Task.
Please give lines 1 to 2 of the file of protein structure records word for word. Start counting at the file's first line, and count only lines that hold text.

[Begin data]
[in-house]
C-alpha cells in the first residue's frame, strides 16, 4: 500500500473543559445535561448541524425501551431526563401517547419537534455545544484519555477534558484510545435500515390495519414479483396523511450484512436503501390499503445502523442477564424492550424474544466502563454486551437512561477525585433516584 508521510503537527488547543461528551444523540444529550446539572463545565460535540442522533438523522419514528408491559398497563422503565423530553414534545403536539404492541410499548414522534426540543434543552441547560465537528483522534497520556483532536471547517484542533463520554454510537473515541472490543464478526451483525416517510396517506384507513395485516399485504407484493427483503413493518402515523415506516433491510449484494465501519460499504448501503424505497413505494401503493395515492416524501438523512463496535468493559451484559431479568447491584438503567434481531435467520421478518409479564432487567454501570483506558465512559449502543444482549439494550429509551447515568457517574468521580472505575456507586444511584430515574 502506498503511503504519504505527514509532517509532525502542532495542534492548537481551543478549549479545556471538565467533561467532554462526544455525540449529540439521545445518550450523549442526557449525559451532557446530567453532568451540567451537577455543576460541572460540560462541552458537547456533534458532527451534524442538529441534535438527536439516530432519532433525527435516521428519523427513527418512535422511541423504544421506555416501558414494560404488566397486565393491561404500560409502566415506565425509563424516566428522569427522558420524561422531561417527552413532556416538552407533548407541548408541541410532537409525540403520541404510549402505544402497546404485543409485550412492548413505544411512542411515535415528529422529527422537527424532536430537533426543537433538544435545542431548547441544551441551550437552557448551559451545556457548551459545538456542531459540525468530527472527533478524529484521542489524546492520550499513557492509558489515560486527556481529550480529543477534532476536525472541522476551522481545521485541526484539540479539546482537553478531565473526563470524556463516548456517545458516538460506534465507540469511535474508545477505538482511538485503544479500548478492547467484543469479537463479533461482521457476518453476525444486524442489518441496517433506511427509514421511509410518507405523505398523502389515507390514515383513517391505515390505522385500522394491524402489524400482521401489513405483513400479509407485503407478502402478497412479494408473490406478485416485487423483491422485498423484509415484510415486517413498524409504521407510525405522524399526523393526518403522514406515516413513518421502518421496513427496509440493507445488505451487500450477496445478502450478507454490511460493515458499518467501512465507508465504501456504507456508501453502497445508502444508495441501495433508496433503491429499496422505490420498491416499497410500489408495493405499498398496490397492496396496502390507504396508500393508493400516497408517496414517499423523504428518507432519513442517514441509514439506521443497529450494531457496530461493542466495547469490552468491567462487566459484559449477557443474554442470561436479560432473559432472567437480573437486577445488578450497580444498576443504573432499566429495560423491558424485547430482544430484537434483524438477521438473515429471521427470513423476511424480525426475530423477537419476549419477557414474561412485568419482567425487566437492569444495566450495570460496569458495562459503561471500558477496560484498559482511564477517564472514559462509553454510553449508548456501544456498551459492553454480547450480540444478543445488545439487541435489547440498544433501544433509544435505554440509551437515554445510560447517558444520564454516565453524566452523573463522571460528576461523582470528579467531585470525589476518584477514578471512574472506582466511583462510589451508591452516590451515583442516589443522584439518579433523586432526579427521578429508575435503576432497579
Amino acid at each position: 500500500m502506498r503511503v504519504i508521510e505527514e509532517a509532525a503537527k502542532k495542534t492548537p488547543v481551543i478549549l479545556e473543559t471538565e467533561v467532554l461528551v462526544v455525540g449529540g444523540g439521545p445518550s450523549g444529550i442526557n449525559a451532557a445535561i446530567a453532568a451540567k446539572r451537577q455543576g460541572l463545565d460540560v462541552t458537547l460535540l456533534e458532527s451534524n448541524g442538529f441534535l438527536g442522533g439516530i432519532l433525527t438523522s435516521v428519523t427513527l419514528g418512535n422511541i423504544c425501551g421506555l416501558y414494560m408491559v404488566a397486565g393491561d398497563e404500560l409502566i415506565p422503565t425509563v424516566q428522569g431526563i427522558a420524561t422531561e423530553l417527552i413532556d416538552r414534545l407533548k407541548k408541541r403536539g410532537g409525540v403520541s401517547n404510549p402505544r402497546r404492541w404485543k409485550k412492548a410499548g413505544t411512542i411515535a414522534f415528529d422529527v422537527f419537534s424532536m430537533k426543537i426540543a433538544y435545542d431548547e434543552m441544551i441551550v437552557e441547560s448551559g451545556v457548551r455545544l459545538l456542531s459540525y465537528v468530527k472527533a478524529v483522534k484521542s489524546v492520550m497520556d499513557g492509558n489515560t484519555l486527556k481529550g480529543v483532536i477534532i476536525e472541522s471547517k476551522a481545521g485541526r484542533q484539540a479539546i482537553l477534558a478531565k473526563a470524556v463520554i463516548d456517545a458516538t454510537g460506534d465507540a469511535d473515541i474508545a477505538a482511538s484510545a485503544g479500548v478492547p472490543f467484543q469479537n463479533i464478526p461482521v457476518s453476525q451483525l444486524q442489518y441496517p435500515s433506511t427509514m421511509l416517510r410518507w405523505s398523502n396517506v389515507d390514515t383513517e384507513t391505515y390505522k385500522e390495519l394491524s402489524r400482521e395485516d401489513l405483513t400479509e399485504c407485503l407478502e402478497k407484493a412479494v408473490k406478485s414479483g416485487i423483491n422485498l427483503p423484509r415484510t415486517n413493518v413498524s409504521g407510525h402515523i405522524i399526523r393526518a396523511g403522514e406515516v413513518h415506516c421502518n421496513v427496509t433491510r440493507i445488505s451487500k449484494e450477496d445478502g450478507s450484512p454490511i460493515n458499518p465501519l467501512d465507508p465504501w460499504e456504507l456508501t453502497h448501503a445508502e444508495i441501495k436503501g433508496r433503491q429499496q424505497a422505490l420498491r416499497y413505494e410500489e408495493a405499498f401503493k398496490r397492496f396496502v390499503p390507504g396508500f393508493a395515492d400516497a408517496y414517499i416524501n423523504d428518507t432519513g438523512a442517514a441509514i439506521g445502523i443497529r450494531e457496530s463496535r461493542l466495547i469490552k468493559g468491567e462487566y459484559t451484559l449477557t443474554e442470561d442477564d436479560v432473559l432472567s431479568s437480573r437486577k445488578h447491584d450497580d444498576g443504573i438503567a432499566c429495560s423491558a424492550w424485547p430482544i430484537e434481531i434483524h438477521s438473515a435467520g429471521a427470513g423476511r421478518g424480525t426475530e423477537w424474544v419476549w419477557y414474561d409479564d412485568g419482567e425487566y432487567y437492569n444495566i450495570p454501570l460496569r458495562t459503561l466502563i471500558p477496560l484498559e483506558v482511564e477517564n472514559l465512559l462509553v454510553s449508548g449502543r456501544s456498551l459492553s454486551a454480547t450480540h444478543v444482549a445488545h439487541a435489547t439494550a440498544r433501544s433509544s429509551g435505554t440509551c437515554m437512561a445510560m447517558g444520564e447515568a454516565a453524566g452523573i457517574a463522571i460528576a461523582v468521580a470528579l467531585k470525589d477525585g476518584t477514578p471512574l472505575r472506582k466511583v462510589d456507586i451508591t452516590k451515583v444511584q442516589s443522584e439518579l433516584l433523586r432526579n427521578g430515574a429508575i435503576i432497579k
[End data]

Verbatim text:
[in-house]
C-alpha cells in the first residue's frame, strides 16, 4: 500500500473543559445535561448541524425501551431526563401517547419537534455545544484519555477534558484510545435500515390495519414479483396523511450484512436503501390499503445502523442477564424492550424474544466502563454486551437512561477525585433516584 508521510503537527488547543461528551444523540444529550446539572463545565460535540442522533438523522419514528408491559398497563422503565423530553414534545403536539404492541410499548414522534426540543434543552441547560465537528483522534497520556483532536471547517484542533463520554454510537473515541472490543464478526451483525416517510396517506384507513395485516399485504407484493427483503413493518402515523415506516433491510449484494465501519460499504448501503424505497413505494401503493395515492416524501438523512463496535468493559451484559431479568447491584438503567434481531435467520421478518409479564432487567454501570483506558465512559449502543444482549439494550429509551447515568457517574468521580472505575456507586444511584430515574 502506498503511503504519504505527514509532517509532525502542532495542534492548537481551543478549549479545556471538565467533561467532554462526544455525540449529540439521545445518550450523549442526557449525559451532557446530567453532568451540567451537577455543576460541572460540560462541552458537547456533534458532527451534524442538529441534535438527536439516530432519532433525527435516521428519523427513527418512535422511541423504544421506555416501558414494560404488566397486565393491561404500560409502566415506565425509563424516566428522569427522558420524561422531561417527552413532556416538552407533548407541548408541541410532537409525540403520541404510549402505544402497546404485543409485550412492548413505544411512542411515535415528529422529527422537527424532536430537533426543537433538544435545542431548547441544551441551550437552557448551559451545556457548551459545538456542531459540525468530527472527533478524529484521542489524546492520550499513557492509558489515560486527556481529550480529543477534532476536525472541522476551522481545521485541526484539540479539546482537553478531565473526563470524556463516548456517545458516538460506534465507540469511535474508545477505538482511538485503544479500548478492547467484543469479537463479533461482521457476518453476525444486524442489518441496517433506511427509514421511509410518507405523505398523502389515507390514515383513517391505515390505522385500522394491524402489524400482521401489513405483513400479509407485503407478502402478497412479494408473490406478485416485487423483491422485498423484509415484510415486517413498524409504521407510525405522524399526523393526518403522514406515516413513518421502518421496513427496509440493507445488505451487500450477496445478502450478507454490511460493515458499518467501512465507508465504501456504507456508501453502497445508502444508495441501495433508496433503491429499496422505490420498491416499497410500489408495493405499498398496490397492496396496502390507504396508500393508493400516497408517496414517499423523504428518507432519513442517514441509514439506521443497529450494531457496530461493542466495547469490552468491567462487566459484559449477557443474554442470561436479560432473559432472567437480573437486577445488578450497580444498576443504573432499566429495560423491558424485547430482544430484537434483524438477521438473515429471521427470513423476511424480525426475530423477537419476549419477557414474561412485568419482567425487566437492569444495566450495570460496569458495562459503561471500558477496560484498559482511564477517564472514559462509553454510553449508548456501544456498551459492553454480547450480540444478543445488545439487541435489547440498544433501544433509544435505554440509551437515554445510560447517558444520564454516565453524566452523573463522571460528576461523582470528579467531585470525589476518584477514578471512574472506582466511583462510589451508591452516590451515583442516589443522584439518579433523586432526579427521578429508575435503576432497579